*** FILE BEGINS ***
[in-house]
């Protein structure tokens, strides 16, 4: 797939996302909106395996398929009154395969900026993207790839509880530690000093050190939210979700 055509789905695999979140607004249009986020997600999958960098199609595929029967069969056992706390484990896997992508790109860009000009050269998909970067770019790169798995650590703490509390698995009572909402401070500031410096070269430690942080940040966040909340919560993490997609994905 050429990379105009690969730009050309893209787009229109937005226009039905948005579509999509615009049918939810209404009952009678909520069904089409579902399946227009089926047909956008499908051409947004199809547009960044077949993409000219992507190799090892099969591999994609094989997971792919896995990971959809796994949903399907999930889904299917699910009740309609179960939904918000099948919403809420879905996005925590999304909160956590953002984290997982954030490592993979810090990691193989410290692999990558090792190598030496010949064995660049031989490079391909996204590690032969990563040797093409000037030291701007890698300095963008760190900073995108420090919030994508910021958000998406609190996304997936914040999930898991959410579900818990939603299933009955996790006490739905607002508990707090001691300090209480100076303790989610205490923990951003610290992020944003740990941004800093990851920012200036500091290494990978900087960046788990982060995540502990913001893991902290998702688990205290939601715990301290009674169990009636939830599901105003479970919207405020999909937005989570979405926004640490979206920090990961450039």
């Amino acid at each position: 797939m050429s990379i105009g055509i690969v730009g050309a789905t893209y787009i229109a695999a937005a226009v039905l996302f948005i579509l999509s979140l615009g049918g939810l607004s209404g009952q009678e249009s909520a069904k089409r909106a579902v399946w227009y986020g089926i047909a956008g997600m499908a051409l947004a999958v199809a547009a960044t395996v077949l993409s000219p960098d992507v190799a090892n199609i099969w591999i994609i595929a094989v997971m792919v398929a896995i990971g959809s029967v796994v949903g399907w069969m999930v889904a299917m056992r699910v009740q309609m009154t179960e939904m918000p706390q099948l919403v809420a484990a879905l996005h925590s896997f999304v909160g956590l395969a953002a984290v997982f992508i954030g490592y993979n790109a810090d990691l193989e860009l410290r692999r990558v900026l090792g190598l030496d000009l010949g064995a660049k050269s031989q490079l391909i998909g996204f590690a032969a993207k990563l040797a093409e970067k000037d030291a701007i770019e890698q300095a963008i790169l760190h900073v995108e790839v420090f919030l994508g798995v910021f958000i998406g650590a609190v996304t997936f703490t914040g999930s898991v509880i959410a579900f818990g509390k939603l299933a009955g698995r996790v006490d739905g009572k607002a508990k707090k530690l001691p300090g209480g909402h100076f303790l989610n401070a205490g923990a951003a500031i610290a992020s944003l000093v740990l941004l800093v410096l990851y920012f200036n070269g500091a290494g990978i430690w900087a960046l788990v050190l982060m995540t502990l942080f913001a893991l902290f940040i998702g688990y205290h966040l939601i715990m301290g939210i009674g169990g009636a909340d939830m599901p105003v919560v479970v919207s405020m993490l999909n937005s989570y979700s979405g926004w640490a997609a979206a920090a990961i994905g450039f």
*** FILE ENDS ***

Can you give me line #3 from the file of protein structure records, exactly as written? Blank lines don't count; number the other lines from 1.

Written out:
């Amino acid at each position: 797939m050429s990379i105009g055509i690969v730009g050309a789905t893209y787009i229109a695999a937005a226009v039905l996302f948005i579509l999509s979140l615009g049918g939810l607004s209404g009952q009678e249009s909520a069904k089409r909106a579902v399946w227009y986020g089926i047909a956008g997600m499908a051409l947004a999958v199809a547009a960044t395996v077949l993409s000219p960098d992507v190799a090892n199609i099969w591999i994609i595929a094989v997971m792919v398929a896995i990971g959809s029967v796994v949903g399907w069969m999930v889904a299917m056992r699910v009740q309609m009154t179960e939904m918000p706390q099948l919403v809420a484990a879905l996005h925590s896997f999304v909160g956590l395969a953002a984290v997982f992508i954030g490592y993979n790109a810090d990691l193989e860009l410290r692999r990558v900026l090792g190598l030496d000009l010949g064995a660049k050269s031989q490079l391909i998909g996204f590690a032969a993207k990563l040797a093409e970067k000037d030291a701007i770019e890698q300095a963008i790169l760190h900073v995108e790839v420090f919030l994508g798995v910021f958000i998406g650590a609190v996304t997936f703490t914040g999930s898991v509880i959410a579900f818990g509390k939603l299933a009955g698995r996790v006490d739905g009572k607002a508990k707090k530690l001691p300090g209480g909402h100076f303790l989610n401070a205490g923990a951003a500031i610290a992020s944003l000093v740990l941004l800093v410096l990851y920012f200036n070269g500091a290494g990978i430690w900087a960046l788990v050190l982060m995540t502990l942080f913001a893991l902290f940040i998702g688990y205290h966040l939601i715990m301290g939210i009674g169990g009636a909340d939830m599901p105003v919560v479970v919207s405020m993490l999909n937005s989570y979700s979405g926004w640490a997609a979206a920090a990961i994905g450039f």